Donald Trump gets Sarah Palin power
Sarah Palin's endorsement of Republican presidential frontrunner Donald Trump on Tuesday night was billed as a surprise, but in hindsight it is surprising only that it took so long for this natural political partnership to be forged.
Ms Palin is the only Republican in recent history to demonstrate the kind of star power that has elevated Mr Trump to the top in the race for the 2016 Republican presidential nomination. Mr Trump regularly draws crowds numbering in the thousands - just as Ms Palin did after Senator John McCain chose her to be his vice-presidential running mate in 2008.
Both Mr Trump and Ms Palin also have complementary political outlooks and appeal to the same segment of the Republican primary electorate - non-college educated, largely working class whites who are disillusioned with professional politicians and Washington politics in general. These voters view the scorn of the establishment elite - which has been heaped, at times, on both Ms Palin and Mr Trump - as a badge of honour rather than a weakness.
For some Republican candidates, an endorsement from Ms Palin could alienate their support among party leaders who question Ms Palin's intellect and interest in governing. In Mr Trump's case, however, these Republican elders and Washington pundits have long since turned against his campaign.
Even the speaking styles of Mr Trump and Ms Palin - unvarnished and informal, relying on rhetoric and not policy details - are similar.
Last January Ms Palin - who was then reportedly mulling her own bid for the 2016 Republican nomination - delivered a much-derided speech during a Republican forum in Iowa that drew many other presidential aspirants.
It's worth another listen. Her presentation was dismissed as unfocused and at times incoherent, more akin to a stream of consciousness rather than the traditional set-pieces delivered by others on the stage.
In hindsight, however, it was exactly the kind of monologue that Donald Trump has given day after day since he launched his campaign - and his supporters love him for it.
The two even have drawn from the same pool of political staff. Michael Glassner, the Trump campaign's national political director, served as chief of staff for Ms Palin's political action committee.
But how valuable is Ms Palin's support for Trump? While the former Alaska governor's reputation has been diminished since the heady days of 2008 - thanks to her absence from public office and involvement in series of questionable reality television shows - she is still well-liked by conservative Republicans and nearly universally known.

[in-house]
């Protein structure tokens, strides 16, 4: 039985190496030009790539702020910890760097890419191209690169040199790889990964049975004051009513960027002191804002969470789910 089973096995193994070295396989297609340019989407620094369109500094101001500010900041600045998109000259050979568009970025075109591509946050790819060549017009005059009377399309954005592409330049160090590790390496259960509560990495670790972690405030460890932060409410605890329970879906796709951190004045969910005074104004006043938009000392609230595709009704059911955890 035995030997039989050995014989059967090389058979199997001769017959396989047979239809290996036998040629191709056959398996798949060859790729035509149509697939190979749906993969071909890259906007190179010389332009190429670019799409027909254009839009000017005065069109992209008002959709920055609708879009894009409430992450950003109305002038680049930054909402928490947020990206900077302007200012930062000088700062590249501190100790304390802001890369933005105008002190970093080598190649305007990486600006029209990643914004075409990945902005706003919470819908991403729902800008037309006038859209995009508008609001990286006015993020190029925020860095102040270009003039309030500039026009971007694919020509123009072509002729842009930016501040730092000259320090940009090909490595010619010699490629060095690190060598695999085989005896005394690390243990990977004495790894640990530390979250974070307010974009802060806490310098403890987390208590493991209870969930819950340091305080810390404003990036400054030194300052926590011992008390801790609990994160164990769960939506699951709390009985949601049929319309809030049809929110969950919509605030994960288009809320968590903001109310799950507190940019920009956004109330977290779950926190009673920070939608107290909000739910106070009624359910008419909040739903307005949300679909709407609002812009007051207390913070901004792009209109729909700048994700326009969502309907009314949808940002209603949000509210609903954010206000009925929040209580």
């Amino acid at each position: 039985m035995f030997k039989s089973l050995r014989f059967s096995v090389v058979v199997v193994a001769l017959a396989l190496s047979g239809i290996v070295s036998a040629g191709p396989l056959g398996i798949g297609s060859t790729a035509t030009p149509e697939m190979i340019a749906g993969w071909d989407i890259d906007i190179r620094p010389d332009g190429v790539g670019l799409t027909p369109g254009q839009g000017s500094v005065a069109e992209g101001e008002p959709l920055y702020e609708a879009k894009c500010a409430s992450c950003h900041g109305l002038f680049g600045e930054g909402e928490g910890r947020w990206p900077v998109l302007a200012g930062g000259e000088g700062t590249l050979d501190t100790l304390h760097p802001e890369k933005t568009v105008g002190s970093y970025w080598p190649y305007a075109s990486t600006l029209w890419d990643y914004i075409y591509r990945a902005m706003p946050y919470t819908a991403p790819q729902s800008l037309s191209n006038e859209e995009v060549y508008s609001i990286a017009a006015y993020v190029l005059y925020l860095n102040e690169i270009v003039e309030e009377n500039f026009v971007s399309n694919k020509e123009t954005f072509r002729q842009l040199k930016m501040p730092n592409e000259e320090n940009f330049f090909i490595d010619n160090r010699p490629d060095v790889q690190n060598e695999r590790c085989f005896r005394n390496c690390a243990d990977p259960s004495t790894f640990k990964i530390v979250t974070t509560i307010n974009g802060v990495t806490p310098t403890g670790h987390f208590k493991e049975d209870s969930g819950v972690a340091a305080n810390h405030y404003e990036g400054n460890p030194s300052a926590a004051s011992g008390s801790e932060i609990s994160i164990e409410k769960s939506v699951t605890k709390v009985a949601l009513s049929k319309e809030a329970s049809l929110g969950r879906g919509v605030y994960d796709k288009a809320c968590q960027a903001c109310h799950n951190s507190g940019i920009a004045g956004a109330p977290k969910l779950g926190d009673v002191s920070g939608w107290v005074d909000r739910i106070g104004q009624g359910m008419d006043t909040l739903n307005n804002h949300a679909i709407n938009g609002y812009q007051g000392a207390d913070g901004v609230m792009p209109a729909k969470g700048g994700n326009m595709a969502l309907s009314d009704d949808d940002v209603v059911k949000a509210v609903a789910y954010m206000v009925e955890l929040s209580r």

Her backing could help insulate Mr Trump against charges that he's not a true believer in the cause due to his support for liberal political issues and candidates in the past. At the very least, she could had have even more crowd-drawing power to a Trump campaign that already fill entire sports arenas.
To best understand the potentially ground-shifting implications of the Trump-Palin entente, however, observe how the campaign of Ted Cruz, the candidate closest to Mr Trump in the polls, has reacted.
"Sarah Palin has been a champion for the conservative cause, and if she was going to endorse Donald Trump, sadly, she would be endorsing someone who's held progressive views all their life on the sanctity of life, on marriage, on partial-birth abortion," Cruz campaign spokesman Rick Tyler told a television interviewer on Tuesday when rumours of a Palin endorsement first surfaced. "Donald Trump claims he's changed all those views. But I think if it was Sarah Palin - let me just say, I'd be deeply disappointed."
Leon Wolf, a blogger on the conservative RedState blog was even more dismayed.
"There is literally no excuse for Sarah Palin not to endorse Ted Cruz, if she believes even half the things she's been saying over the years about mavericks and people who have taken on entrenched Republican interests," he writes. "Donald Trump has done none of this."
He ascribes the endorsement to Ms Palin's desire to profit from Mr Trump's recent popularity.
Dismissing Ms Palin's support as irrelevant or misguided could prove a tricky line of attack for Mr Cruz and his supporters, however.
Texas Senator Ted Cruz surged to national prominence due in large part to the grassroots conservative Tea Party movement that Ms Palin helped inspire. In his book, he credits her endorsement as contributing to his upset Senate win in 2012 over a better-known, better-financed establishment Republican candidate.
"In a Republican primary, everyone claims to be conservative and voters are pretty cynical," Mr Cruz told Mike Allen of Politico in August 2012. "I think conservatives trust Sarah Palin that if she says this guy is a conservative, that he is a real deal."
Ted Cruz believed that about Ms Palin in 2012. Will Republican voters who might otherwise support Mr Cruz - in Iowa and elsewhere - follow her into Trump's ranks today?
Republican candidates in, and out, of the 2016 presidential race